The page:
Today’s post is a reblog of a post I wrote for Headshots from the Heart, which also went up today. We’re raising money for Child’s Play by playing Borderlands for twenty-four hours on a live webcast. There’ll be entertainment, auctions, prizes, and if we raise $1000, I might have to let them shave my head.
One of the questions I get asked when I talk about the event with people, apart from “What’s Borderlands? (It’s a cooperative first person shooter game with an awesome art style that came out a few years ago) and “Headshots?” (Instead of just donating, you can pledge to support us by the headshot, forcing us to earn your money through skillful play, which by hour twelve is going to be pretty tough), the most common question is “Child’s Play?” It’s a what and why question, and we’re actually lucky enough to be able to have one of the leads, Jamie Dillion, call in to the show and talk about it, but it’s worth talking about beforehand.
It’s not as easy a question as it seems, I think. There are a lot of great charities we could have chosen to support with this event, from relieving famine in Africa to helping people recover from drug addiction. There’s a host of good causes out there, and if I could, I’d support them all. I can’t speak for everyone in the crew on this, but I can share why I wanted to get involved with Child’s Play, rather than another nonprofit.
I support Child’s Play because I’m a gamer.
Child’s Play’s official website describes them as “a Seattle based, gamer-run organization that holds an annual toy drive for childrens’ hospitals.” That’s an apt description, but it doesn’t say how they got started, which was when the crew at Penny-Arcade read one too many articles about how video games and the people who play them were maniacs waiting to happen, and they’d had enough. It’s expanded every year since then, and I followed it eagerly, being a fan of the comic and of the cause. I have a lot of good times playing games with my friends even now, and I feel a certain kind of solidarity with people who share my hobby. Being a gamer isn’t about being an elite super-nerd anymore. Practically everyone enjoys playing video games, whether it’s beers and Guitar Hero at a party, kids playing Angry Birds, or seniors playing the Wii, and I think that’s awesome. I grew up with games, and I want as many people as possible to have the same great experiences I’ve had. By supporting Child’s Play, I can help kids all over the world create those memories at a time when they need it most. But that’s not the whole reason.
I support Child’s Play because I’m an uncle.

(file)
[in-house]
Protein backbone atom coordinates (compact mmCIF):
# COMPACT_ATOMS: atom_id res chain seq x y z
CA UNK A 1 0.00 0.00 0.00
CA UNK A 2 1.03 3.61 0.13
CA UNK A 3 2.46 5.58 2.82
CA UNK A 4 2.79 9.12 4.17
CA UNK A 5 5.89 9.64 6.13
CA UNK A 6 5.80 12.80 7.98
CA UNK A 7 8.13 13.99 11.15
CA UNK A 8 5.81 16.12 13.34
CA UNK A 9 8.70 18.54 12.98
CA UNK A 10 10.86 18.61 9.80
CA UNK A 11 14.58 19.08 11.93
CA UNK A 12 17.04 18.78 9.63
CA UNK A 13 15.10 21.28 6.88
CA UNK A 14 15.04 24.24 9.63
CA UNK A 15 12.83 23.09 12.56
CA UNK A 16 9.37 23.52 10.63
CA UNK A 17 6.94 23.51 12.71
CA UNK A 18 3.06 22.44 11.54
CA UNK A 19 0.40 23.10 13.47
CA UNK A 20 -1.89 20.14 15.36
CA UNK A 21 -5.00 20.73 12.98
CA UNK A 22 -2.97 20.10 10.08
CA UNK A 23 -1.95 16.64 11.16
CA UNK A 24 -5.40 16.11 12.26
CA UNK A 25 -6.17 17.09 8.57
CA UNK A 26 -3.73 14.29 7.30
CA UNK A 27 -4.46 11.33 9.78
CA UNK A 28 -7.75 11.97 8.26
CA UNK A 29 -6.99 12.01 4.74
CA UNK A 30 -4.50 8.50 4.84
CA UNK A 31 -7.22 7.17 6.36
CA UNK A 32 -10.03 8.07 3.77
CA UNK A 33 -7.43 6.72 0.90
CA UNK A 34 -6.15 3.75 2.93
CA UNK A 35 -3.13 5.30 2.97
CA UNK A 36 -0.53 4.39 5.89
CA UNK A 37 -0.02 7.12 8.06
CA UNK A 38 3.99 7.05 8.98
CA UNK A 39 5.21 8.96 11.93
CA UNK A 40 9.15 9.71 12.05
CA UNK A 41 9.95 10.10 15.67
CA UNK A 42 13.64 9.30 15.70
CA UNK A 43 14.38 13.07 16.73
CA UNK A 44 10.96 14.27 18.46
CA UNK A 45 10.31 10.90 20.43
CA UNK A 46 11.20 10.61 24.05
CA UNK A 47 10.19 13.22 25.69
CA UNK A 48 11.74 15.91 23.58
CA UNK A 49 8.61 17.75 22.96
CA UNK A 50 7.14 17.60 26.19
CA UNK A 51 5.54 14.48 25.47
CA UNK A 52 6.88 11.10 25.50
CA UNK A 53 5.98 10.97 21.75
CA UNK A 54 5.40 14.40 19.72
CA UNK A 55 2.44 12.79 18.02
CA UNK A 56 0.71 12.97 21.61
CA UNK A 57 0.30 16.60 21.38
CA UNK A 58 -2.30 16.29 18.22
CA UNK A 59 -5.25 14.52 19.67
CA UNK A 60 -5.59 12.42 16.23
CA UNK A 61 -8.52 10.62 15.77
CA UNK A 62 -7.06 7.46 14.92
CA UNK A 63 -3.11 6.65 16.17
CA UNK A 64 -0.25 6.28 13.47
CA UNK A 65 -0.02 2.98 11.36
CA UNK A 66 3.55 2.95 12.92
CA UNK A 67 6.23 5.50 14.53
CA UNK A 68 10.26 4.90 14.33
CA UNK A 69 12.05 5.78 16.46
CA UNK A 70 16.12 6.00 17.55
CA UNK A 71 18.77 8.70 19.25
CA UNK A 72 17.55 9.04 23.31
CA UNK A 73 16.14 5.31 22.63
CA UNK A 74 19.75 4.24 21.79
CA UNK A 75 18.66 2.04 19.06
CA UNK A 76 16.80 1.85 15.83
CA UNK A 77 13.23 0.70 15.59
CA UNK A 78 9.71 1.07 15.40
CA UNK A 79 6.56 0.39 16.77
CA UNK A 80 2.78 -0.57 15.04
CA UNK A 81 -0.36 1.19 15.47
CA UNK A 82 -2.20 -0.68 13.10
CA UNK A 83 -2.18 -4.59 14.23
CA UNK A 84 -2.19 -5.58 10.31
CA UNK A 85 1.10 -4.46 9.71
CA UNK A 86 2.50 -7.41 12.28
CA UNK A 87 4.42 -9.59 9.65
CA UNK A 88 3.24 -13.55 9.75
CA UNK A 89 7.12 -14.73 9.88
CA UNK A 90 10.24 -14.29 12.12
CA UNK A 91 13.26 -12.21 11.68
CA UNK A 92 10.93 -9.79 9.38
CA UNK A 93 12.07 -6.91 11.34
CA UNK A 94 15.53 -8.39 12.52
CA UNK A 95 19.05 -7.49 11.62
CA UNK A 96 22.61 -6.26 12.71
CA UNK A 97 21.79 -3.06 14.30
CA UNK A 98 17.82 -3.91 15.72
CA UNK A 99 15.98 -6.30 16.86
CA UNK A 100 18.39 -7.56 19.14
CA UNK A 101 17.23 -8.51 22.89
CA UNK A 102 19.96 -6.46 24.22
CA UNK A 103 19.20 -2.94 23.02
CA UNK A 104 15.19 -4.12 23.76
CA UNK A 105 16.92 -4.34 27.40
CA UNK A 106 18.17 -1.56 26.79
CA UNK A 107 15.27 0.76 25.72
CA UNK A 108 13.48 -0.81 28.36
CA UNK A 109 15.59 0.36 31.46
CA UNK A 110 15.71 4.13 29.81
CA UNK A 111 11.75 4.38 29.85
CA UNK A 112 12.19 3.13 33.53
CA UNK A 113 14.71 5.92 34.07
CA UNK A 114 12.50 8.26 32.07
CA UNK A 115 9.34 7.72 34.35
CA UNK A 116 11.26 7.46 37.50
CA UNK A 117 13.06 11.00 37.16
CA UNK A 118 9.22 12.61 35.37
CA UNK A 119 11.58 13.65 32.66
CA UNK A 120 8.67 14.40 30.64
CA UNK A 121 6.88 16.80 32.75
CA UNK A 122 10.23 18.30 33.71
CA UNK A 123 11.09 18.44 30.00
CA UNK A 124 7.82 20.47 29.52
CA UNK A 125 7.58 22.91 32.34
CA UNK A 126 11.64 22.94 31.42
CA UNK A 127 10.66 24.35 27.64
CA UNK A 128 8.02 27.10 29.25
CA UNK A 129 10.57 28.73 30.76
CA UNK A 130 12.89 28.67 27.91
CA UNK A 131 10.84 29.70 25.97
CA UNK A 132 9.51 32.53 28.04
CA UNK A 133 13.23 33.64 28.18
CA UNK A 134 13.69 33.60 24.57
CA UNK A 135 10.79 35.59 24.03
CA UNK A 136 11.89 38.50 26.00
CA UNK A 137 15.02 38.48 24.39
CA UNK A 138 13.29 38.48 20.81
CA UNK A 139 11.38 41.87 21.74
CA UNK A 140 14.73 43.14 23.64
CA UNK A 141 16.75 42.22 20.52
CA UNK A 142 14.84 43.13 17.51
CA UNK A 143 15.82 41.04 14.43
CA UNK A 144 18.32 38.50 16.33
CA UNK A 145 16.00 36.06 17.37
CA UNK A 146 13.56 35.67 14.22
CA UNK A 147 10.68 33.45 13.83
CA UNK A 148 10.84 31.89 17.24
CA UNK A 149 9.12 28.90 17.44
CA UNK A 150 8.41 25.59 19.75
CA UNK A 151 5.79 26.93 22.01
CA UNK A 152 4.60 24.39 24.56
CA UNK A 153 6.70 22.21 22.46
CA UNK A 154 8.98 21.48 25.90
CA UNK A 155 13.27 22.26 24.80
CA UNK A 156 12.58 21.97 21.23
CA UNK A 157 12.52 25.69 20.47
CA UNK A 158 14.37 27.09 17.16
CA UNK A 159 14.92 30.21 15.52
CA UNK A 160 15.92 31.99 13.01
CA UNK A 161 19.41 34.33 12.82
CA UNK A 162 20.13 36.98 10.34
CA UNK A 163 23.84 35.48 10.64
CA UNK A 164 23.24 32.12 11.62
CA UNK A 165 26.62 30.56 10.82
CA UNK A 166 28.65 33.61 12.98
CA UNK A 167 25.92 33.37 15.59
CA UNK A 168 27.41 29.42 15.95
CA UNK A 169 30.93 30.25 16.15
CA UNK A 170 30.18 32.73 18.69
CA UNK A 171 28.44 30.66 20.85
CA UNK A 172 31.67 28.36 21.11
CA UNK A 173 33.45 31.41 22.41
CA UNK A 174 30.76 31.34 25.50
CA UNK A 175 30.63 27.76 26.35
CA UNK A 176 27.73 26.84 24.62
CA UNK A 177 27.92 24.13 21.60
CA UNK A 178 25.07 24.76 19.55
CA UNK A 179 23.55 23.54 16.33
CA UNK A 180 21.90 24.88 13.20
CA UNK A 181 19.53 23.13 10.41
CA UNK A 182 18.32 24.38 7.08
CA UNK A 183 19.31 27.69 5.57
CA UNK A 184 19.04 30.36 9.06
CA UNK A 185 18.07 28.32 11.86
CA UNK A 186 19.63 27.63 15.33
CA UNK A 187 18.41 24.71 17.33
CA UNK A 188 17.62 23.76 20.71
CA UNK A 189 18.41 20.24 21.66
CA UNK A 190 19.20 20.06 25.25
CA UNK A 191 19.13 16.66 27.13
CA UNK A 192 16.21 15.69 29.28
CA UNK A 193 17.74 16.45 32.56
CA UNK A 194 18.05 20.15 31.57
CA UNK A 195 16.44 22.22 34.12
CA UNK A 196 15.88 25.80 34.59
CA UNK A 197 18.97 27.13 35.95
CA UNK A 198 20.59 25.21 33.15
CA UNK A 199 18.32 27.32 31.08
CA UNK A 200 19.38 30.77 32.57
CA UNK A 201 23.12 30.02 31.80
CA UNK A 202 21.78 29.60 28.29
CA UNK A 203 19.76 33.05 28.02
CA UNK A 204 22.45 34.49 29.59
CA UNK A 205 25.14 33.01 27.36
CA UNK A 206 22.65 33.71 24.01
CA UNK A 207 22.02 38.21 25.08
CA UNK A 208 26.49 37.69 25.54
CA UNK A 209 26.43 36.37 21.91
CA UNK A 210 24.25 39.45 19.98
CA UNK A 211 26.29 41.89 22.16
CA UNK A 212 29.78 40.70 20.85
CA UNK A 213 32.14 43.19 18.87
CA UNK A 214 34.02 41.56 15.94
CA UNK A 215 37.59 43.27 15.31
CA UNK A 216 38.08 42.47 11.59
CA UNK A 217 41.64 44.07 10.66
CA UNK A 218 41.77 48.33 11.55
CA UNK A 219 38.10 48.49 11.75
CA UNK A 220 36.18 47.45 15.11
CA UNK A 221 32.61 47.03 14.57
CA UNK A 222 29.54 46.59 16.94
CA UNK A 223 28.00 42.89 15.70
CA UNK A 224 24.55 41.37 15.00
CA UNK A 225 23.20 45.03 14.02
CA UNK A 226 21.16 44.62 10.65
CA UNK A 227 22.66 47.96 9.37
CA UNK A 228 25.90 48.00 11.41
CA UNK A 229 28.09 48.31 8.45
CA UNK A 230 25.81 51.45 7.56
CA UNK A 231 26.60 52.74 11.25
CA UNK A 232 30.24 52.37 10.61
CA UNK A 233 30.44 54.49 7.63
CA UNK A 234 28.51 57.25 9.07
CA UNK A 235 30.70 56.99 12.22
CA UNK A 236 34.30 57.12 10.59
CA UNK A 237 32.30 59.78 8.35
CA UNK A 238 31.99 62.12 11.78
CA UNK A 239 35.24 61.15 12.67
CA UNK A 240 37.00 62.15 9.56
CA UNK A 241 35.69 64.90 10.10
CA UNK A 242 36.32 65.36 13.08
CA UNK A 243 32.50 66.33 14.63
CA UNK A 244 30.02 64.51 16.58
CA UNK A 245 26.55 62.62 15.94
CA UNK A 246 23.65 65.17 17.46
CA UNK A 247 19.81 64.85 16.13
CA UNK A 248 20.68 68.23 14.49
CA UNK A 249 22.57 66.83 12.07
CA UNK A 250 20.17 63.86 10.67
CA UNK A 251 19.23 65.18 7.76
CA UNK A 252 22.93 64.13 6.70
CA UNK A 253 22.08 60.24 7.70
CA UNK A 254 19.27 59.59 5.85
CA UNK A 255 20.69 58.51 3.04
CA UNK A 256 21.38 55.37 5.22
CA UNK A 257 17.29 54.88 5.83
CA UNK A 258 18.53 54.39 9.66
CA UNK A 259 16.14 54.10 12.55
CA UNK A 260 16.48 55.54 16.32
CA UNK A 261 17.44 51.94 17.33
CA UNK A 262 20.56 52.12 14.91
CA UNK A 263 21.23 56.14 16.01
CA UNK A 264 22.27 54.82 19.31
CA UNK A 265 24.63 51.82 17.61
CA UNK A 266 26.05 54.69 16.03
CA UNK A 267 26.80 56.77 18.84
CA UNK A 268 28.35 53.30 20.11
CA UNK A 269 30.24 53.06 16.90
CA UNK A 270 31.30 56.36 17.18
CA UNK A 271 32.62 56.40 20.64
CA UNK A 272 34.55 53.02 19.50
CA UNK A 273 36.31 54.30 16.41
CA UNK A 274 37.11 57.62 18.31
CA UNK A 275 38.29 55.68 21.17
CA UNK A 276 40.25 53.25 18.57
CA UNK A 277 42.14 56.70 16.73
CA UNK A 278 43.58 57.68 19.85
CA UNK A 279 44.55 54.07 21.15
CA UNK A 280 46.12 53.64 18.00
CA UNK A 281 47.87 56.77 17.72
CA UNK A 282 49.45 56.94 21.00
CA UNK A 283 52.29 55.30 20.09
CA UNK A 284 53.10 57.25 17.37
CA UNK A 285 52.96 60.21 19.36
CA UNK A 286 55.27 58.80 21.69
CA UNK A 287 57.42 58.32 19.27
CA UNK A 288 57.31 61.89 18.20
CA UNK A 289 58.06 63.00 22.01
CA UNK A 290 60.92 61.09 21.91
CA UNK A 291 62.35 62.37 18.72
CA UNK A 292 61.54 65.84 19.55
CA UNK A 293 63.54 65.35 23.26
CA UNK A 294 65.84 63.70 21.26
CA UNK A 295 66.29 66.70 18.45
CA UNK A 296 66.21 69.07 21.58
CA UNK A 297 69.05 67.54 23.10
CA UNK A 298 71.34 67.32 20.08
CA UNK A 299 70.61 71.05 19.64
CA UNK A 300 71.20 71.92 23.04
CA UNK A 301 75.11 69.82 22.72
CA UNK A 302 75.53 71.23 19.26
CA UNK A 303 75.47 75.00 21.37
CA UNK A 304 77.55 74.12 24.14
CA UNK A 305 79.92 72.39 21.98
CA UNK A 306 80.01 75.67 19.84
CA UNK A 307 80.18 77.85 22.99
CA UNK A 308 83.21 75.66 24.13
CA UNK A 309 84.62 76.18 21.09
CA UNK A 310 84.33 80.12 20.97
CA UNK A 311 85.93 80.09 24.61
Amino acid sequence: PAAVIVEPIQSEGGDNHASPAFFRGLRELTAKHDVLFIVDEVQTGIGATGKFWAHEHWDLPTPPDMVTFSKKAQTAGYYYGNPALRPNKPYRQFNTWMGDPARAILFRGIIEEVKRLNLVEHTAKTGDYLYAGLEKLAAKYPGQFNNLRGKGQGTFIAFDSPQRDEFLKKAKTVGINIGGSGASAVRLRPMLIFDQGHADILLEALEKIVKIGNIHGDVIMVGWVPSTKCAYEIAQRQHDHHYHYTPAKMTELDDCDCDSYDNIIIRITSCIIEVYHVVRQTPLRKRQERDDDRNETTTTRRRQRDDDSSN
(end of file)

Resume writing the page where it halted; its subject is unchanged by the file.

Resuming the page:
I don’t have kids, but I have two nieces, ages seven and four, and I love them more than just about anything. They’re healthy as can be, and I hope they stay that way. But if they don’t, I want to be able to do something for them. I’m a lot of things, but a doctor isn’t one of them. But if one of them winds up in Toronto Sick Kids, supporting Child’s Play will mean that I, and all the other gamers who support it, can help make their experience a bit more bearable for them. And really, that gets to the heart of the matter.
I support Child’s Play because I’m lucky.
I’ve read the letters and heard some of the stories that Child’s Play gets from parents all over the world whose children are confined to hospitals for months or even years at a time, and sometimes never come out. I can’t imagine what that’s like, not in my darkest dreams. I never knew anybody who had those kinds of hospital stays growing up, and I don’t know anyone whose kids are stuck there now. And I feel lucky. There are a lot of people who aren’t so lucky though, who spend days or weeks at besides able to do nothing but hope while doctors and nurses bustle around them. I don’t think there’s anything I can say about that experience, not having been there, that would be meaningful. By supporting Child’s Play, I can help ease their kids’ burden, and in doing so ease theirs. The games and toys they get might not save any lives, that’s the hospitals’ job, but they’ll give those kids some of the joy that makes a life worth living. So I support Child’s Play, and I hope you’ll help me do that by joining me on May 26th and 27th and supporting Headshots from the Heart.
Totally and utterly prioossefnal, great fun and some amazing pictures to boot. Colin is a brilliant photographer and great fun to work with. I could not recommend him enough!
That’s a genuinely impressive answer.
I probably wouldn’t be lusting after an RSV4 right now if it didn’t do well in SBK. That transferred into positive media coverage, and spawned some awesome “winning” clips on youtube.
That’s an intelligent answer to a difficult question xxx
Yes, it does seem that way. But all states offer waivers, and with a waiver,ï»¿ a child can get into school. Google “no shots no school not true” and you’ll learn a lot more.